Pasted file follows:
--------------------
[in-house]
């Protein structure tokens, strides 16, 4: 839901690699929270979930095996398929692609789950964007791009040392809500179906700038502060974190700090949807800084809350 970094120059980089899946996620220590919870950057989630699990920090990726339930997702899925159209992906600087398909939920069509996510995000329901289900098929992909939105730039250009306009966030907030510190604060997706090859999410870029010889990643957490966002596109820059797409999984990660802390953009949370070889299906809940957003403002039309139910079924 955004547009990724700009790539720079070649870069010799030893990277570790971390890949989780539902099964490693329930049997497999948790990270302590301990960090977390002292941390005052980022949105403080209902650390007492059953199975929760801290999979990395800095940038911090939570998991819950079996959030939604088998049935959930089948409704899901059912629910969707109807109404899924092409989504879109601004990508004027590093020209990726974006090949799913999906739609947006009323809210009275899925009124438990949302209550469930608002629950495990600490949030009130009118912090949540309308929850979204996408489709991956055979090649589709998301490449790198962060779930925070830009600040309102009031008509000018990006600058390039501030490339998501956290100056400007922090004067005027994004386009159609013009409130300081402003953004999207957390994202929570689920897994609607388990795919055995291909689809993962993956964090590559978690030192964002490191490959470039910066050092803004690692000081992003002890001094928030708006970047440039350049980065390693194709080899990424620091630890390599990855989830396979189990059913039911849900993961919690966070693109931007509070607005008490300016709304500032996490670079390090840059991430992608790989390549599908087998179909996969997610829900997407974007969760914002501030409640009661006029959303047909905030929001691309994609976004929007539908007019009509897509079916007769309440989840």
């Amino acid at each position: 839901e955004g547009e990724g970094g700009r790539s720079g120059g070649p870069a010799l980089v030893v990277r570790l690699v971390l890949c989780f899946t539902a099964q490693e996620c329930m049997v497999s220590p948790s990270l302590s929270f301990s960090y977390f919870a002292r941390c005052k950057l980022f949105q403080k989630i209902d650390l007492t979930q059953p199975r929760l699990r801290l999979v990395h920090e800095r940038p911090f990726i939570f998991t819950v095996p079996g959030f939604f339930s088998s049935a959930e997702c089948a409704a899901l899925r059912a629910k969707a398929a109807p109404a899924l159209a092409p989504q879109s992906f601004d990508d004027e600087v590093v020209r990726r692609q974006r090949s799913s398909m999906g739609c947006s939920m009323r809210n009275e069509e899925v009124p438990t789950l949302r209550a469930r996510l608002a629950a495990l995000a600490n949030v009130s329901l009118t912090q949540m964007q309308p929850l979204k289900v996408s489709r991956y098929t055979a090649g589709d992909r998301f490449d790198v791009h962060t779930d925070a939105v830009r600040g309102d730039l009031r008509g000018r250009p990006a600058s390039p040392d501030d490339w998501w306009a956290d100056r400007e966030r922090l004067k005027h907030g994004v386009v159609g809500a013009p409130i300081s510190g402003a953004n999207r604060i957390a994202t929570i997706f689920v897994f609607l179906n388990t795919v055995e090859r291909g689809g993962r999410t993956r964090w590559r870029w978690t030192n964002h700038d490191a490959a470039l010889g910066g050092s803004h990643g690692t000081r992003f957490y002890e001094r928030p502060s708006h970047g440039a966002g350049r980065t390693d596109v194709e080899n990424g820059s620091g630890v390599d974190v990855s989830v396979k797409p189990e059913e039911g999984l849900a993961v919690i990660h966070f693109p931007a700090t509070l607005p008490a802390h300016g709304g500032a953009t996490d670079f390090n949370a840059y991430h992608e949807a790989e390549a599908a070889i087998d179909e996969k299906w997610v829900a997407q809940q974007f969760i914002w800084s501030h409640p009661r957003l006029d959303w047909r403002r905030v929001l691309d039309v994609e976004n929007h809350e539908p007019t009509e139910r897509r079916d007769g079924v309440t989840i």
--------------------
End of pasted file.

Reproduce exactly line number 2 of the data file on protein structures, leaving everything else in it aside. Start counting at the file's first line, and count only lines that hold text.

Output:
């Protein structure tokens, strides 16, 4: 839901690699929270979930095996398929692609789950964007791009040392809500179906700038502060974190700090949807800084809350 970094120059980089899946996620220590919870950057989630699990920090990726339930997702899925159209992906600087398909939920069509996510995000329901289900098929992909939105730039250009306009966030907030510190604060997706090859999410870029010889990643957490966002596109820059797409999984990660802390953009949370070889299906809940957003403002039309139910079924 955004547009990724700009790539720079070649870069010799030893990277570790971390890949989780539902099964490693329930049997497999948790990270302590301990960090977390002292941390005052980022949105403080209902650390007492059953199975929760801290999979990395800095940038911090939570998991819950079996959030939604088998049935959930089948409704899901059912629910969707109807109404899924092409989504879109601004990508004027590093020209990726974006090949799913999906739609947006009323809210009275899925009124438990949302209550469930608002629950495990600490949030009130009118912090949540309308929850979204996408489709991956055979090649589709998301490449790198962060779930925070830009600040309102009031008509000018990006600058390039501030490339998501956290100056400007922090004067005027994004386009159609013009409130300081402003953004999207957390994202929570689920897994609607388990795919055995291909689809993962993956964090590559978690030192964002490191490959470039910066050092803004690692000081992003002890001094928030708006970047440039350049980065390693194709080899990424620091630890390599990855989830396979189990059913039911849900993961919690966070693109931007509070607005008490300016709304500032996490670079390090840059991430992608790989390549599908087998179909996969997610829900997407974007969760914002501030409640009661006029959303047909905030929001691309994609976004929007539908007019009509897509079916007769309440989840």